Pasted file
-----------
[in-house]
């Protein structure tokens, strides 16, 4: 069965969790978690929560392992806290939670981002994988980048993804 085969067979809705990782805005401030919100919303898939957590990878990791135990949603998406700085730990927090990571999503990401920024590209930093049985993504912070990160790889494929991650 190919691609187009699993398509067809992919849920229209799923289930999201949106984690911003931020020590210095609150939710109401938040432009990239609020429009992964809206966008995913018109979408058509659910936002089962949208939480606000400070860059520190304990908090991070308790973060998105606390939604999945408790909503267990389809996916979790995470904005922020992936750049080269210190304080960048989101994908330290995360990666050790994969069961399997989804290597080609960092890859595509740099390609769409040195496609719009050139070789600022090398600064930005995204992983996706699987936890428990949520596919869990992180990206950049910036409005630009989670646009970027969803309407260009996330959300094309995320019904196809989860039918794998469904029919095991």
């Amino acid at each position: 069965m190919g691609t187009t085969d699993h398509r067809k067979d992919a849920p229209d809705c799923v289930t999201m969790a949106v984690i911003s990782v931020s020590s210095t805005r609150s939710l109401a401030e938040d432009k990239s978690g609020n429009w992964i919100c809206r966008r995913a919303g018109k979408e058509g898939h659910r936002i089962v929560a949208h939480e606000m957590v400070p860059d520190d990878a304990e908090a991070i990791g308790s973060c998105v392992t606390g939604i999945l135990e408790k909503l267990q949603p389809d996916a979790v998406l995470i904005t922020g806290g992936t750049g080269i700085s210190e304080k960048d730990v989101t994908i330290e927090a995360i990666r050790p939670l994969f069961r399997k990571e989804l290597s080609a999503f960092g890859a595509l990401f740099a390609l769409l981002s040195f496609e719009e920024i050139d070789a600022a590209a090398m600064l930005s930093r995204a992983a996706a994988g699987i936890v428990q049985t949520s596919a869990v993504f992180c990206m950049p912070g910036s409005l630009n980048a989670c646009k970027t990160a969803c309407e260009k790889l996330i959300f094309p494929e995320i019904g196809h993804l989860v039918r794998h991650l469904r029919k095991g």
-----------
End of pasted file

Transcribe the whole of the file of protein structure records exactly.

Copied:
[in-house]
């Protein structure tokens, strides 16, 4: 069965969790978690929560392992806290939670981002994988980048993804 085969067979809705990782805005401030919100919303898939957590990878990791135990949603998406700085730990927090990571999503990401920024590209930093049985993504912070990160790889494929991650 190919691609187009699993398509067809992919849920229209799923289930999201949106984690911003931020020590210095609150939710109401938040432009990239609020429009992964809206966008995913018109979408058509659910936002089962949208939480606000400070860059520190304990908090991070308790973060998105606390939604999945408790909503267990389809996916979790995470904005922020992936750049080269210190304080960048989101994908330290995360990666050790994969069961399997989804290597080609960092890859595509740099390609769409040195496609719009050139070789600022090398600064930005995204992983996706699987936890428990949520596919869990992180990206950049910036409005630009989670646009970027969803309407260009996330959300094309995320019904196809989860039918794998469904029919095991």
């Amino acid at each position: 069965m190919g691609t187009t085969d699993h398509r067809k067979d992919a849920p229209d809705c799923v289930t999201m969790a949106v984690i911003s990782v931020s020590s210095t805005r609150s939710l109401a401030e938040d432009k990239s978690g609020n429009w992964i919100c809206r966008r995913a919303g018109k979408e058509g898939h659910r936002i089962v929560a949208h939480e606000m957590v400070p860059d520190d990878a304990e908090a991070i990791g308790s973060c998105v392992t606390g939604i999945l135990e408790k909503l267990q949603p389809d996916a979790v998406l995470i904005t922020g806290g992936t750049g080269i700085s210190e304080k960048d730990v989101t994908i330290e927090a995360i990666r050790p939670l994969f069961r399997k990571e989804l290597s080609a999503f960092g890859a595509l990401f740099a390609l769409l981002s040195f496609e719009e920024i050139d070789a600022a590209a090398m600064l930005s930093r995204a992983a996706a994988g699987i936890v428990q049985t949520s596919a869990v993504f992180c990206m950049p912070g910036s409005l630009n980048a989670c646009k970027t990160a969803c309407e260009k790889l996330i959300f094309p494929e995320i019904g196809h993804l989860v039918r794998h991650l469904r029919k095991g």